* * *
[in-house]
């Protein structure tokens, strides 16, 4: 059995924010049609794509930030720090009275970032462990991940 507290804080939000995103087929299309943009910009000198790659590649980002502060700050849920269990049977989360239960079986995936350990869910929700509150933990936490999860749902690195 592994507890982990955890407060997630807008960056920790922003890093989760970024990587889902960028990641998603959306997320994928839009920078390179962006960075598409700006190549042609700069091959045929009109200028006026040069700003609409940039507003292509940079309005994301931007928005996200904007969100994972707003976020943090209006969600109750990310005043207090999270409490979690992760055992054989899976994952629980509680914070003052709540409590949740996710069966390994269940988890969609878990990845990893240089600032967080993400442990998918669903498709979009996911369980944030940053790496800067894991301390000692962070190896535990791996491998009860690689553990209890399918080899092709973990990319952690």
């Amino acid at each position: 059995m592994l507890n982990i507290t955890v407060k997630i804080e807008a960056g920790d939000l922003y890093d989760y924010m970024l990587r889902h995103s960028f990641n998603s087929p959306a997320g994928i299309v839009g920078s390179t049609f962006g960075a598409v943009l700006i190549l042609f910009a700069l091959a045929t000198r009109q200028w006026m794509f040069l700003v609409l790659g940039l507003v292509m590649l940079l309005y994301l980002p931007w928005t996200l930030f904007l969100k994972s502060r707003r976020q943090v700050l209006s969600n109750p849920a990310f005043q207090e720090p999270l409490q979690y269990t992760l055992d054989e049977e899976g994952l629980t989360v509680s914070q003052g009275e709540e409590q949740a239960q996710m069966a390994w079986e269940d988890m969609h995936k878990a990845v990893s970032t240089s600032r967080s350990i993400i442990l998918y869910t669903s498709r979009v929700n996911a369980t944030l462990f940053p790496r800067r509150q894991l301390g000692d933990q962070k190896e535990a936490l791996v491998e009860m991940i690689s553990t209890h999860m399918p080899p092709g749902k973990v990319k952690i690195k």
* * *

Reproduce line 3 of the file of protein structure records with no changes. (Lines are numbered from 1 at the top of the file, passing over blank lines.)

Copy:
């Amino acid at each position: 059995m592994l507890n982990i507290t955890v407060k997630i804080e807008a960056g920790d939000l922003y890093d989760y924010m970024l990587r889902h995103s960028f990641n998603s087929p959306a997320g994928i299309v839009g920078s390179t049609f962006g960075a598409v943009l700006i190549l042609f910009a700069l091959a045929t000198r009109q200028w006026m794509f040069l700003v609409l790659g940039l507003v292509m590649l940079l309005y994301l980002p931007w928005t996200l930030f904007l969100k994972s502060r707003r976020q943090v700050l209006s969600n109750p849920a990310f005043q207090e720090p999270l409490q979690y269990t992760l055992d054989e049977e899976g994952l629980t989360v509680s914070q003052g009275e709540e409590q949740a239960q996710m069966a390994w079986e269940d988890m969609h995936k878990a990845v990893s970032t240089s600032r967080s350990i993400i442990l998918y869910t669903s498709r979009v929700n996911a369980t944030l462990f940053p790496r800067r509150q894991l301390g000692d933990q962070k190896e535990a936490l791996v491998e009860m991940i690689s553990t209890h999860m399918p080899p092709g749902k973990v990319k952690i690195k």